Beyond your programs, North American culture also reaches Barcelona through organizations such as the Institute of North American Studies.
Yes, and they’re very important institutions. For years now, North American culture has reached Barcelona on different fronts. There’s no need for the local population to visit the consulate to discover our traditions. Thanks to the existence of initiatives like the Institute of North American Studies, the culture also reaches the people of Barcelona through activities hosted by other organizations. For decades now, you’ve been a point of reference in the city for English teaching. We maintain a close relationship and we really appreciate all the projects you spearhead. The existence of institutions like this, which share North American culture in Barcelona, is important because they can reach where we cannot.
But, for example, you’ve reached Barcelona’s libraries, with the American Space project.
We don’t stop. We’ve been working with the Sant Andreu district and Biblioteques de Barcelona for five years now. Thanks to these institutions’ support, we’ve been able to create American Space Barcelona, located in the Ignasi Iglésias – Can Fabra Library, where we carry out activities to strengthen the skills and abilities of young Catalans who want to improve their English or study in the United States. They can also find information about the country there, and access free workshops linked to, for example, digital production, robotics, 3D printing or virtual reality.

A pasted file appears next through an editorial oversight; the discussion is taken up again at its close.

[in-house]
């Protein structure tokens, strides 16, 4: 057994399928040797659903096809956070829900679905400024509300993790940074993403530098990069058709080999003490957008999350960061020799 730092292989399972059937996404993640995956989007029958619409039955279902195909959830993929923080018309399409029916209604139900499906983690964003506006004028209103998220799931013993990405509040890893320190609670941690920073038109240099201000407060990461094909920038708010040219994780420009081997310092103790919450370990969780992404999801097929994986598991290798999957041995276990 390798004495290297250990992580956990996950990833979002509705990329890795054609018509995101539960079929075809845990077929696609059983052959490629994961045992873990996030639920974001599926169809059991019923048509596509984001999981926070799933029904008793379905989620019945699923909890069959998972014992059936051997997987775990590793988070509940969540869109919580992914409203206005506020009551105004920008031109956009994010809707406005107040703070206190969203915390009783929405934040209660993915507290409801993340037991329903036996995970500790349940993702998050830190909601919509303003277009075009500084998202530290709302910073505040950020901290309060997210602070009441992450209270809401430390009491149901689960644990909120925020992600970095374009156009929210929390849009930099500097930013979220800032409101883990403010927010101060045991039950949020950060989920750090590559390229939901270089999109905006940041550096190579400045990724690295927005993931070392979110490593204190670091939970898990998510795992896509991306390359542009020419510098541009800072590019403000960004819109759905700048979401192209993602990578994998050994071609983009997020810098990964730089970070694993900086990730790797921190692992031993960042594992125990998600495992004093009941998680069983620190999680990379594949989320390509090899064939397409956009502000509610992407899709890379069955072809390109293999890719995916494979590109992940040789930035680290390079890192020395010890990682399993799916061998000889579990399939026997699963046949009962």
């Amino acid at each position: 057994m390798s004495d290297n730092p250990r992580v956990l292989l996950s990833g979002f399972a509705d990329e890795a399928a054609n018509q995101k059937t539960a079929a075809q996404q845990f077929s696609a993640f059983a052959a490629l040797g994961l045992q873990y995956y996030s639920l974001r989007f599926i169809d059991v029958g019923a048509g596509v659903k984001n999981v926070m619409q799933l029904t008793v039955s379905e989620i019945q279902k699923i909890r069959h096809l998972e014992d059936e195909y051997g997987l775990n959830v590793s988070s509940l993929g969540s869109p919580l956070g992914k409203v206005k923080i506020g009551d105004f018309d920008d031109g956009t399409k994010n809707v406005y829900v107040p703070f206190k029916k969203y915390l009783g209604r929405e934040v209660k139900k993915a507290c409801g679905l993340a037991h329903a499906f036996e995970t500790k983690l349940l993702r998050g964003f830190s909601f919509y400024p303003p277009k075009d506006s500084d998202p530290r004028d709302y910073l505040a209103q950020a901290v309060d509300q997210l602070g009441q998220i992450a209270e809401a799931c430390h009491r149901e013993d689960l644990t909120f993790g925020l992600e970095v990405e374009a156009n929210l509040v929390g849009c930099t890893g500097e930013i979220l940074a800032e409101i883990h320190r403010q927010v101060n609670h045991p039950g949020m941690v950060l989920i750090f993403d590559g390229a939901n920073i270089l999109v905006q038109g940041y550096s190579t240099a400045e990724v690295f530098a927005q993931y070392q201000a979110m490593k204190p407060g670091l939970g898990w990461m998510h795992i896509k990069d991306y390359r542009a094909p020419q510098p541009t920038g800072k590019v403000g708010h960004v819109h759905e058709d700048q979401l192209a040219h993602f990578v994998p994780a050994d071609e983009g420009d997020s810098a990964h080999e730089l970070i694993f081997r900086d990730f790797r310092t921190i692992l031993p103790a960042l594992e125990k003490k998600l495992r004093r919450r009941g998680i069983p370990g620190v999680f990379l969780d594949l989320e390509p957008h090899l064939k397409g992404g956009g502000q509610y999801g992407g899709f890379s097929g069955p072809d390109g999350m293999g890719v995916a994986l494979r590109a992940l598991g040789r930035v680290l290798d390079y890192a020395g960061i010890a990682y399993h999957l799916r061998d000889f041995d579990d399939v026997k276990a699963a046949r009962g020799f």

What do the cultures of Catalonia and the United States have in common?
In general, all European countries have a rich history and culture. Each place has its own iconic elements and traditions. However, I get the feeling that people here see the United States as a single unit, with the same customs, but these are stereotypes. In the same way that Spain isn’t all ham, bulls and football, the United States isn’t just hamburgers and baseball. Like everywhere, we also have enormous regional diversity. I’m from New York and I probably have more in common with someone from Barcelona than someone from a rural town in Montana, for example.
You came to Barcelona in 2020, in the middle of the pandemic. How was this for you?